Robotics and Evolution

In December 2007, researchers in Switzerland announced that they had created the first robots capable of a form of evolution – and had found something surprising along the way.

What they’d done was build a number of machines programmed with basic survival protocols, and put them in a dark room. Their mission was to find food, or perish.

Inside the room, there were a number of ‘food sources’, electrical power boosts. Some of these ‘meals’ were better than others, and a few were even ‘poison’, carrying a negative energy value.

After a period of time, the robots all reported in, and those with the highest percentage of success were declared the survivors. The robots were all then reprogrammed with strains of code mixed from the winning units, to create the effect of reproduction, and a little bit of random code was thrown in, to mimic natural mutation.

Naturally, as the process went on, the robots became better and better at finding the ‘good’ food sources, and avoiding the poison.

But what is most startling, after a time, several generations in to the experiment, the researchers noticed that some of the robots were signaling to other robots when they found food. They used built-in lights to communicate their finds to the rest of the community.

This trait for communication strengthened with each new generation, until the researchers were sure of their findings: the robots had learned to use a primitive language.

The significance cannot be understated. These robots were all initially programmed to fend for themselves. A survival of the fittest model was the goal, but the robots circumvented this element of their objective, and began to form the building blocks of a cohesive society.

Shocking as this may seem, there is more. Some of them even learned how to lie. A few of the robots, in an effort to promote their own odds of survival, would seek out the poison. Once located, they would then ‘blink’ the signal for “safe food here”, and move away.

Beyond the amazing development of basic language, though, there is another consideration far more telling, exemplified by the fact that some learned how to lie: Communal behaviors seem to be a natural aspect of evolution. These robots were built to carry out their protocols as best they were able, and they decided for themselves that the best way for each individual to survive was to work together.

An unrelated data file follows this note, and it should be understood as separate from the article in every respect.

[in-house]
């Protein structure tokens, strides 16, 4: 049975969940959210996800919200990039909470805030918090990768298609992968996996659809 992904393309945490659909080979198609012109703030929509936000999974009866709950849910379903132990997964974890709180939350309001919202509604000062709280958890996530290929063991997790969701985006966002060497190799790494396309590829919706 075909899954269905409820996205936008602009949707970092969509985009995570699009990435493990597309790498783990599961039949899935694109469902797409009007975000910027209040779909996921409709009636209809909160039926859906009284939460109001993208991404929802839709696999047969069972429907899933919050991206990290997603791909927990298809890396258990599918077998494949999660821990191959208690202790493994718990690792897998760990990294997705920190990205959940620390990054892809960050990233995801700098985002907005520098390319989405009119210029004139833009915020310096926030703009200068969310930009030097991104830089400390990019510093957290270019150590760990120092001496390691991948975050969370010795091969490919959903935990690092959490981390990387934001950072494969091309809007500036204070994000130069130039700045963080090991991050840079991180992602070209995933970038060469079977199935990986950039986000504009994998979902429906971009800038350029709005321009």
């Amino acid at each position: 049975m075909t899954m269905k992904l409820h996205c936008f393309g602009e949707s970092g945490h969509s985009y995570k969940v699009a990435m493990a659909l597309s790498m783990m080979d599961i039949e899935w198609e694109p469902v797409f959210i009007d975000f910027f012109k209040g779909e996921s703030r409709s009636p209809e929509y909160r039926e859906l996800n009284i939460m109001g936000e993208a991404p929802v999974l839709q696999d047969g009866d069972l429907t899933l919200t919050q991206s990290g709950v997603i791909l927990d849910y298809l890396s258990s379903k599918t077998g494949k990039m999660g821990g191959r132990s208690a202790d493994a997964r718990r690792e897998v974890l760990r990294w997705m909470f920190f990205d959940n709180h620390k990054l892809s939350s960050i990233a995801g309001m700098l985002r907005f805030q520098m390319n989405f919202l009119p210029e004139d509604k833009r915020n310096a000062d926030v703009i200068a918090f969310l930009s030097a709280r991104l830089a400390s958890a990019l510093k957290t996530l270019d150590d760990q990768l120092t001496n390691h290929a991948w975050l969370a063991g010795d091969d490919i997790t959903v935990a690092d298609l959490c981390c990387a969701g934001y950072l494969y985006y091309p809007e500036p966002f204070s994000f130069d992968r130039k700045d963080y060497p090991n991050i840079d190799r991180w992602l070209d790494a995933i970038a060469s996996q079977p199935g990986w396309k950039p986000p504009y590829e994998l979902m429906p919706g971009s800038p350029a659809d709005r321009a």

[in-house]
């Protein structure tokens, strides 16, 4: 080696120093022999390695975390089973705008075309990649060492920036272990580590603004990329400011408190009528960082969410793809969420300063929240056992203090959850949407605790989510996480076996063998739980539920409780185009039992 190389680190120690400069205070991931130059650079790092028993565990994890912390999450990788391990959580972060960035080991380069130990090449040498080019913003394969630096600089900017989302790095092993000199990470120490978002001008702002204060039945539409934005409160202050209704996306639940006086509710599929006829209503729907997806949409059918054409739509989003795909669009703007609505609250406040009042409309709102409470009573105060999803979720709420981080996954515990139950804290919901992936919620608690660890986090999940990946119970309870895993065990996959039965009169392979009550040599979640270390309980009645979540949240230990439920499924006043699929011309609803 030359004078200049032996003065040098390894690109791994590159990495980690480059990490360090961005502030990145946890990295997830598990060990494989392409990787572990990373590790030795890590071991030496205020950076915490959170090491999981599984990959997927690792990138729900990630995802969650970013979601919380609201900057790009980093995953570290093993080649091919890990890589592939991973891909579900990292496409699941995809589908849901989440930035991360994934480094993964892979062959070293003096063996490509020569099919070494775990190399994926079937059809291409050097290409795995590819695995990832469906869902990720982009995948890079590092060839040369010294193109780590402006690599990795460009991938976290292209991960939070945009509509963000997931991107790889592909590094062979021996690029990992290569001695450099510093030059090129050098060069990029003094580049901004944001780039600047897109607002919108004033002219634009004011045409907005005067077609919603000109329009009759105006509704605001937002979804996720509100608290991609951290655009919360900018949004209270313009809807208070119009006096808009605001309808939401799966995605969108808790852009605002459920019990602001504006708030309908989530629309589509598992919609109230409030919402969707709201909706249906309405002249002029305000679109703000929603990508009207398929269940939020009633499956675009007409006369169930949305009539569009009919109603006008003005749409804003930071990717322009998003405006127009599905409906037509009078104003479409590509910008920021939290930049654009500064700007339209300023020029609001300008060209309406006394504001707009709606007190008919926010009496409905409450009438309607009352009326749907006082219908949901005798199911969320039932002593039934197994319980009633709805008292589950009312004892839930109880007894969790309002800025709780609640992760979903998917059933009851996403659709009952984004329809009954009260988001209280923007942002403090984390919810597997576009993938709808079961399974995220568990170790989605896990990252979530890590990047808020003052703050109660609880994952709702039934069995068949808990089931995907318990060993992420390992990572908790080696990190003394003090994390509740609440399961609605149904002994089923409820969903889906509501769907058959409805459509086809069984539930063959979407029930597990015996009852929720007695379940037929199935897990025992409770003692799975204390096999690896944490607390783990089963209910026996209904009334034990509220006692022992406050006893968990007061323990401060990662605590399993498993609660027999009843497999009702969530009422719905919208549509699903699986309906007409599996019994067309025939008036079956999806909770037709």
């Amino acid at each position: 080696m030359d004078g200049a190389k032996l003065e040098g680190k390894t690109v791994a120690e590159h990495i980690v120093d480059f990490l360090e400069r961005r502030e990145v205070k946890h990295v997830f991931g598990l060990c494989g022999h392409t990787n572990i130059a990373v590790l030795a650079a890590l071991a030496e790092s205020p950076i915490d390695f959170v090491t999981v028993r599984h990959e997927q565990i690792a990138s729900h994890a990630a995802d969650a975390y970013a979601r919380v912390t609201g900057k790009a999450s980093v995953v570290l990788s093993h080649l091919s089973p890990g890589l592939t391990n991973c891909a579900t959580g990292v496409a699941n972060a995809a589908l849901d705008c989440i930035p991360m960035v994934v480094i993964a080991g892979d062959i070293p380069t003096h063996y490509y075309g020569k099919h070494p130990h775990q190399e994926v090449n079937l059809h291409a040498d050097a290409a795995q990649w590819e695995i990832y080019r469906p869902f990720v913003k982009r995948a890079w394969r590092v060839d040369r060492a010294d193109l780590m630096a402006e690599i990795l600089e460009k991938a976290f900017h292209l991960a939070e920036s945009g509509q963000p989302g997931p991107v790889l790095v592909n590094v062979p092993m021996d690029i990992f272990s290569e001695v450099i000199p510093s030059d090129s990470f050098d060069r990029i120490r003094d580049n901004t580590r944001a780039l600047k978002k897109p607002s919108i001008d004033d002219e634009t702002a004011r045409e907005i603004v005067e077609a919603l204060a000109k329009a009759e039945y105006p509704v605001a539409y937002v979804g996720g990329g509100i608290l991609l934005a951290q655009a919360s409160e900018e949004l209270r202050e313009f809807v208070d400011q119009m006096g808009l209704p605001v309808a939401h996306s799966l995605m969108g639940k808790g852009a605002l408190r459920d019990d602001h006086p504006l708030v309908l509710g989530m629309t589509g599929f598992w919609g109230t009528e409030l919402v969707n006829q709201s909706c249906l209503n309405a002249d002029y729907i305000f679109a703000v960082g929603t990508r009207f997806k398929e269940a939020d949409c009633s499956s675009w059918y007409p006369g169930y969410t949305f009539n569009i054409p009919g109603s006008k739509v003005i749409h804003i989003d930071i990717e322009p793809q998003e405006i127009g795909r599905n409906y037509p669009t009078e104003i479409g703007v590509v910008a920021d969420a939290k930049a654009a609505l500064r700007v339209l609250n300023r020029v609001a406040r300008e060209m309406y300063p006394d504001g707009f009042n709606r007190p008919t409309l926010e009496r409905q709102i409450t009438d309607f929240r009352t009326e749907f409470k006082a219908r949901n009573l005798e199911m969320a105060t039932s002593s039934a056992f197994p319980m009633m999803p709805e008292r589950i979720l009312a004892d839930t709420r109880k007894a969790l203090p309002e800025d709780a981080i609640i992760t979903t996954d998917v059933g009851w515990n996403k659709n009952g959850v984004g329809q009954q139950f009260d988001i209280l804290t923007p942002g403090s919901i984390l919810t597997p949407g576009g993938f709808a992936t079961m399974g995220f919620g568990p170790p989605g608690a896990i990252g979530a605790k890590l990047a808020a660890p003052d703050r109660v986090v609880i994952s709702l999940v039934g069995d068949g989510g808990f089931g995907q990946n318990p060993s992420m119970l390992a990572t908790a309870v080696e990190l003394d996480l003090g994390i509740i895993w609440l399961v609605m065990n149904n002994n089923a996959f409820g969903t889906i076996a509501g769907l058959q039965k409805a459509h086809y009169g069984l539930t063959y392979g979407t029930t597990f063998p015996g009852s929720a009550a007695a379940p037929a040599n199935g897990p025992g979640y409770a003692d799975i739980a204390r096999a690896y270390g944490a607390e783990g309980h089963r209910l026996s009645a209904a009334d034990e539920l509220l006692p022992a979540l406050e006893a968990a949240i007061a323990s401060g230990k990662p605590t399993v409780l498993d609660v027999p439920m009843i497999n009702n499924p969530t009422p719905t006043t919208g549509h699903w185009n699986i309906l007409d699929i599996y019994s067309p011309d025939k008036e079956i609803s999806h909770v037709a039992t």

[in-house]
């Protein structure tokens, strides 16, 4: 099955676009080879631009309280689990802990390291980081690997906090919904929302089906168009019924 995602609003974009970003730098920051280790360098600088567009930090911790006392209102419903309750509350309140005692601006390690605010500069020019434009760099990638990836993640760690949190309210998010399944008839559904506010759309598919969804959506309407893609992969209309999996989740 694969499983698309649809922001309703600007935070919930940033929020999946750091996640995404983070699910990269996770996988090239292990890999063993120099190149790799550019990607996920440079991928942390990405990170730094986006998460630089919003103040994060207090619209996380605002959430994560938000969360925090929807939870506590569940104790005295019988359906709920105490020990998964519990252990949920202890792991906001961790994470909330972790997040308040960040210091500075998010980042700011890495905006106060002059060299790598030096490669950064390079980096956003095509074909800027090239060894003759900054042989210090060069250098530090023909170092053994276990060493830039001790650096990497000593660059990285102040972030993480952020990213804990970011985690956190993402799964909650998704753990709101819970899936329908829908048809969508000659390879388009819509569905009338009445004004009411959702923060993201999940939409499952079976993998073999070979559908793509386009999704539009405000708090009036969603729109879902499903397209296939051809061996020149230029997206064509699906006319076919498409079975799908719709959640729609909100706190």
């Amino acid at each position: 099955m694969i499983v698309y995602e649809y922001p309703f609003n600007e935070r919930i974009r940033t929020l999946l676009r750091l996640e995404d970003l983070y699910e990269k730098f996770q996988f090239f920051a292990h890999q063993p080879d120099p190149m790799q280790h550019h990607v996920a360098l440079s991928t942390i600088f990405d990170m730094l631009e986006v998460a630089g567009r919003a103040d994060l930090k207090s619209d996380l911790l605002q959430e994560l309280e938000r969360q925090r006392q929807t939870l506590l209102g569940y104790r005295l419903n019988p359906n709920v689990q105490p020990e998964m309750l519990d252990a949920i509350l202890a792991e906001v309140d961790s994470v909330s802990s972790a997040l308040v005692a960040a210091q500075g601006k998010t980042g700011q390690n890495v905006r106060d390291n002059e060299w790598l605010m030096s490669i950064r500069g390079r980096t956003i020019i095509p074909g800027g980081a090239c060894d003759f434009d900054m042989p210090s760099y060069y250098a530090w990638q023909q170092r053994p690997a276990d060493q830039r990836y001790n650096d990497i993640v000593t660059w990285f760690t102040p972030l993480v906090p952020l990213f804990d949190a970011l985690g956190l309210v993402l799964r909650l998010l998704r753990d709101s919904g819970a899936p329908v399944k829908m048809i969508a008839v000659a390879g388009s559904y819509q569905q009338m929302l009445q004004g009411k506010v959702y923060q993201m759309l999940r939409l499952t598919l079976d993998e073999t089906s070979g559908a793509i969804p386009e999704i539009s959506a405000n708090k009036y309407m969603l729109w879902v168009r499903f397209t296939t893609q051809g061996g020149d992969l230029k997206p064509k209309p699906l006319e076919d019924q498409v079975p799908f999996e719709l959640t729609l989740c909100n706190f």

Predatory behavior seems to be a survival advantage, but even that has been shown to be secondary to the larger issue of an evolved society. While the creatures are artificial, their achievements are not – the programmers did not instill any such directives into the units.

The spontaneous development of language alone is enough to show that even machines can learn to live in cooperation. What’s more, given the nature of their programming, it seems that such a state of affairs is actually a survival advantage; the survival directive enhanced communal development.

Even the predatory units learned to communicate, even if only to lie (a development which itself cannot be understated). That goes to show that even in the most basic of environments, the tendency towards community – and language – is a clear survival advantage. The predatory drive is secondary to the communal factor.

Aside from the significance to robotics and the field of artificial intelligence, these results are important to the study of how life, real life, developed. If communal behavior lends an edge in the game of survival, then we are now much closer to understanding why our civilizations arose, why multicellular life came to be, and even why the earliest protocells, mitochondria and chloroplasts, banded together with other celloids to form the first modern cells.

This experiment has taught us that language is a natural consequence of evolution. It has shown us that diversification can and will take place in even the most rudimentary populations.

But, most of all, it has shown us living together, helping each to other get by, is the secret key to survival. This realization, coupled with the unexpected revelation into the probable function and behavior of the earliest life on Earth, has taught us far more than we’d ever dreamed possible from a group of basic automatons.